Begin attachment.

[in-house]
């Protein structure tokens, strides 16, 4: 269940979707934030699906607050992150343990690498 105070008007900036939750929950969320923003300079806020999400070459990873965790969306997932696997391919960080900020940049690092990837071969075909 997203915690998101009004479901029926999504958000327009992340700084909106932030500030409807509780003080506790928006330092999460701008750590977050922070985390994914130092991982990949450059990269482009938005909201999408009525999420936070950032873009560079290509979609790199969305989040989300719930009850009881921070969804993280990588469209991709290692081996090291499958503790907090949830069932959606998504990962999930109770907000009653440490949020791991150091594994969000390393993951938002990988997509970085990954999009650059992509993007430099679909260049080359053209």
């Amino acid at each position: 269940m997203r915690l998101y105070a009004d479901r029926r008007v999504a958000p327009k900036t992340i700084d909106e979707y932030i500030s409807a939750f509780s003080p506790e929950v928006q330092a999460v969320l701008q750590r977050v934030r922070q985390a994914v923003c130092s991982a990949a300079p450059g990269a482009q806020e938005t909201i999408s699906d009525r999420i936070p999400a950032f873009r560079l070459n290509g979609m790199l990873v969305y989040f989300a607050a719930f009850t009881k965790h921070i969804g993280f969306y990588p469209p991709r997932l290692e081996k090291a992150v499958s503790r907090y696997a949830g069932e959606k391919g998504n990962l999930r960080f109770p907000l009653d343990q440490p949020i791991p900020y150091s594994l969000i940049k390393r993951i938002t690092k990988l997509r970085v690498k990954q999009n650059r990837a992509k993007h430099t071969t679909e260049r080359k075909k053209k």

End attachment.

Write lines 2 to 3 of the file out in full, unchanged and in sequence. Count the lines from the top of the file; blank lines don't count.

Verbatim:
């Protein structure tokens, strides 16, 4: 269940979707934030699906607050992150343990690498 105070008007900036939750929950969320923003300079806020999400070459990873965790969306997932696997391919960080900020940049690092990837071969075909 997203915690998101009004479901029926999504958000327009992340700084909106932030500030409807509780003080506790928006330092999460701008750590977050922070985390994914130092991982990949450059990269482009938005909201999408009525999420936070950032873009560079290509979609790199969305989040989300719930009850009881921070969804993280990588469209991709290692081996090291499958503790907090949830069932959606998504990962999930109770907000009653440490949020791991150091594994969000390393993951938002990988997509970085990954999009650059992509993007430099679909260049080359053209």
């Amino acid at each position: 269940m997203r915690l998101y105070a009004d479901r029926r008007v999504a958000p327009k900036t992340i700084d909106e979707y932030i500030s409807a939750f509780s003080p506790e929950v928006q330092a999460v969320l701008q750590r977050v934030r922070q985390a994914v923003c130092s991982a990949a300079p450059g990269a482009q806020e938005t909201i999408s699906d009525r999420i936070p999400a950032f873009r560079l070459n290509g979609m790199l990873v969305y989040f989300a607050a719930f009850t009881k965790h921070i969804g993280f969306y990588p469209p991709r997932l290692e081996k090291a992150v499958s503790r907090y696997a949830g069932e959606k391919g998504n990962l999930r960080f109770p907000l009653d343990q440490p949020i791991p900020y150091s594994l969000i940049k390393r993951i938002t690092k990988l997509r970085v690498k990954q999009n650059r990837a992509k993007h430099t071969t679909e260049r080359k075909k053209k």